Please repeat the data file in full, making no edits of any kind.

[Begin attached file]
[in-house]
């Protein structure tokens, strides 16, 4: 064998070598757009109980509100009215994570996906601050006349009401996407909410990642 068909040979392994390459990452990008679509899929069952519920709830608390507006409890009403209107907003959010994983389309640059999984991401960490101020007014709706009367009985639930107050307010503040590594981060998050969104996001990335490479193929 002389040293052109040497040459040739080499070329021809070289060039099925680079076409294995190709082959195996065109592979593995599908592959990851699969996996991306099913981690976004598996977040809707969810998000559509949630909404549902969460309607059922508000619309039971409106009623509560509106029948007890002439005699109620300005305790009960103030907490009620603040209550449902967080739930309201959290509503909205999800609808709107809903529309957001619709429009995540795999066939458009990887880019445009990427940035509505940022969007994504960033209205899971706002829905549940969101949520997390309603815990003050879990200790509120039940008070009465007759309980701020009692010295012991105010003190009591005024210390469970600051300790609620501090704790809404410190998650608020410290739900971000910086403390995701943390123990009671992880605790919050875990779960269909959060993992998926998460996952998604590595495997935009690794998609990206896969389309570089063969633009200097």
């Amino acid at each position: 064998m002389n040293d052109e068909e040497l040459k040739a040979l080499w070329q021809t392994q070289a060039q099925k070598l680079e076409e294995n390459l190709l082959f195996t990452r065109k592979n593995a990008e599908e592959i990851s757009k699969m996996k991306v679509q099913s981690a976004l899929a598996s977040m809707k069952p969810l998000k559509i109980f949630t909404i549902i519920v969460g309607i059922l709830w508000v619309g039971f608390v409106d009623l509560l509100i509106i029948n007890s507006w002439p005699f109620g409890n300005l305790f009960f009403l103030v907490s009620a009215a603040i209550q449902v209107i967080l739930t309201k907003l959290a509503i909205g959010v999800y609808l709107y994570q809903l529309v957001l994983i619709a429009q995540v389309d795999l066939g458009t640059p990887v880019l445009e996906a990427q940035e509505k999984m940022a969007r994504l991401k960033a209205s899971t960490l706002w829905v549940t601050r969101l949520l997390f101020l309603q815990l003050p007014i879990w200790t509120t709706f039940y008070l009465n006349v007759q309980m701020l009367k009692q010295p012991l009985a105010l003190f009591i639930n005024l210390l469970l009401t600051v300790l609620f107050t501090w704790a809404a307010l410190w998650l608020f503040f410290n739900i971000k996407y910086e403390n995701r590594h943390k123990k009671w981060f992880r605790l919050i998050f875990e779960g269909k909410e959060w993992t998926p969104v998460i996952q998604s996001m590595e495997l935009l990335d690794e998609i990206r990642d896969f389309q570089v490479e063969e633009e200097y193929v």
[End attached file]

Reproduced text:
[in-house]
């Protein structure tokens, strides 16, 4: 064998070598757009109980509100009215994570996906601050006349009401996407909410990642 068909040979392994390459990452990008679509899929069952519920709830608390507006409890009403209107907003959010994983389309640059999984991401960490101020007014709706009367009985639930107050307010503040590594981060998050969104996001990335490479193929 002389040293052109040497040459040739080499070329021809070289060039099925680079076409294995190709082959195996065109592979593995599908592959990851699969996996991306099913981690976004598996977040809707969810998000559509949630909404549902969460309607059922508000619309039971409106009623509560509106029948007890002439005699109620300005305790009960103030907490009620603040209550449902967080739930309201959290509503909205999800609808709107809903529309957001619709429009995540795999066939458009990887880019445009990427940035509505940022969007994504960033209205899971706002829905549940969101949520997390309603815990003050879990200790509120039940008070009465007759309980701020009692010295012991105010003190009591005024210390469970600051300790609620501090704790809404410190998650608020410290739900971000910086403390995701943390123990009671992880605790919050875990779960269909959060993992998926998460996952998604590595495997935009690794998609990206896969389309570089063969633009200097």
């Amino acid at each position: 064998m002389n040293d052109e068909e040497l040459k040739a040979l080499w070329q021809t392994q070289a060039q099925k070598l680079e076409e294995n390459l190709l082959f195996t990452r065109k592979n593995a990008e599908e592959i990851s757009k699969m996996k991306v679509q099913s981690a976004l899929a598996s977040m809707k069952p969810l998000k559509i109980f949630t909404i549902i519920v969460g309607i059922l709830w508000v619309g039971f608390v409106d009623l509560l509100i509106i029948n007890s507006w002439p005699f109620g409890n300005l305790f009960f009403l103030v907490s009620a009215a603040i209550q449902v209107i967080l739930t309201k907003l959290a509503i909205g959010v999800y609808l709107y994570q809903l529309v957001l994983i619709a429009q995540v389309d795999l066939g458009t640059p990887v880019l445009e996906a990427q940035e509505k999984m940022a969007r994504l991401k960033a209205s899971t960490l706002w829905v549940t601050r969101l949520l997390f101020l309603q815990l003050p007014i879990w200790t509120t709706f039940y008070l009465n006349v007759q309980m701020l009367k009692q010295p012991l009985a105010l003190f009591i639930n005024l210390l469970l009401t600051v300790l609620f107050t501090w704790a809404a307010l410190w998650l608020f503040f410290n739900i971000k996407y910086e403390n995701r590594h943390k123990k009671w981060f992880r605790l919050i998050f875990e779960g269909k909410e959060w993992t998926p969104v998460i996952q998604s996001m590595e495997l935009l990335d690794e998609i990206r990642d896969f389309q570089v490479e063969e633009e200097y193929v």